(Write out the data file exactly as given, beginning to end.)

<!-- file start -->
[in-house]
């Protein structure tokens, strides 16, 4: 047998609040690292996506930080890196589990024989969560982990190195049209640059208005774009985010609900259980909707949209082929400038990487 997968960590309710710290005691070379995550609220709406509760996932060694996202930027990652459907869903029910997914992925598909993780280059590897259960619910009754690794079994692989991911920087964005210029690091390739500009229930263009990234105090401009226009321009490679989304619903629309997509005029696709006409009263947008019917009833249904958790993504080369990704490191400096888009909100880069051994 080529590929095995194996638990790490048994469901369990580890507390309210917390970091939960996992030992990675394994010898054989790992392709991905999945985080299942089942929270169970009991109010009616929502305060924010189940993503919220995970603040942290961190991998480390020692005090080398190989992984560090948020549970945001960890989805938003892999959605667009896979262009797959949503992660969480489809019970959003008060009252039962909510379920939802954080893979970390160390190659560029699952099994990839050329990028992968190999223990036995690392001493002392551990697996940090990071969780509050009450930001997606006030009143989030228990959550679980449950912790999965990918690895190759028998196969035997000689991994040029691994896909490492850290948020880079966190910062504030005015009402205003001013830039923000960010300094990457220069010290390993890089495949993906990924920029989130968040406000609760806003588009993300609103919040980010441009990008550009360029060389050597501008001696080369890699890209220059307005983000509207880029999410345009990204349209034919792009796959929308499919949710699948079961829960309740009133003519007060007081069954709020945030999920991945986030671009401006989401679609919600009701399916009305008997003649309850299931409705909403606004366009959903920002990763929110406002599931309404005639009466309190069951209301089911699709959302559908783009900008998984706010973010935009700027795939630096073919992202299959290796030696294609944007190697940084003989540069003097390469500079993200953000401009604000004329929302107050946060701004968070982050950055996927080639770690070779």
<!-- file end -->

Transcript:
[in-house]
């Protein structure tokens, strides 16, 4: 047998609040690292996506930080890196589990024989969560982990190195049209640059208005774009985010609900259980909707949209082929400038990487 997968960590309710710290005691070379995550609220709406509760996932060694996202930027990652459907869903029910997914992925598909993780280059590897259960619910009754690794079994692989991911920087964005210029690091390739500009229930263009990234105090401009226009321009490679989304619903629309997509005029696709006409009263947008019917009833249904958790993504080369990704490191400096888009909100880069051994 080529590929095995194996638990790490048994469901369990580890507390309210917390970091939960996992030992990675394994010898054989790992392709991905999945985080299942089942929270169970009991109010009616929502305060924010189940993503919220995970603040942290961190991998480390020692005090080398190989992984560090948020549970945001960890989805938003892999959605667009896979262009797959949503992660969480489809019970959003008060009252039962909510379920939802954080893979970390160390190659560029699952099994990839050329990028992968190999223990036995690392001493002392551990697996940090990071969780509050009450930001997606006030009143989030228990959550679980449950912790999965990918690895190759028998196969035997000689991994040029691994896909490492850290948020880079966190910062504030005015009402205003001013830039923000960010300094990457220069010290390993890089495949993906990924920029989130968040406000609760806003588009993300609103919040980010441009990008550009360029060389050597501008001696080369890699890209220059307005983000509207880029999410345009990204349209034919792009796959929308499919949710699948079961829960309740009133003519007060007081069954709020945030999920991945986030671009401006989401679609919600009701399916009305008997003649309850299931409705909403606004366009959903920002990763929110406002599931309404005639009466309190069951209301089911699709959302559908783009900008998984706010973010935009700027795939630096073919992202299959290796030696294609944007190697940084003989540069003097390469500079993200953000401009604000004329929302107050946060701004968070982050950055996927080639770690070779």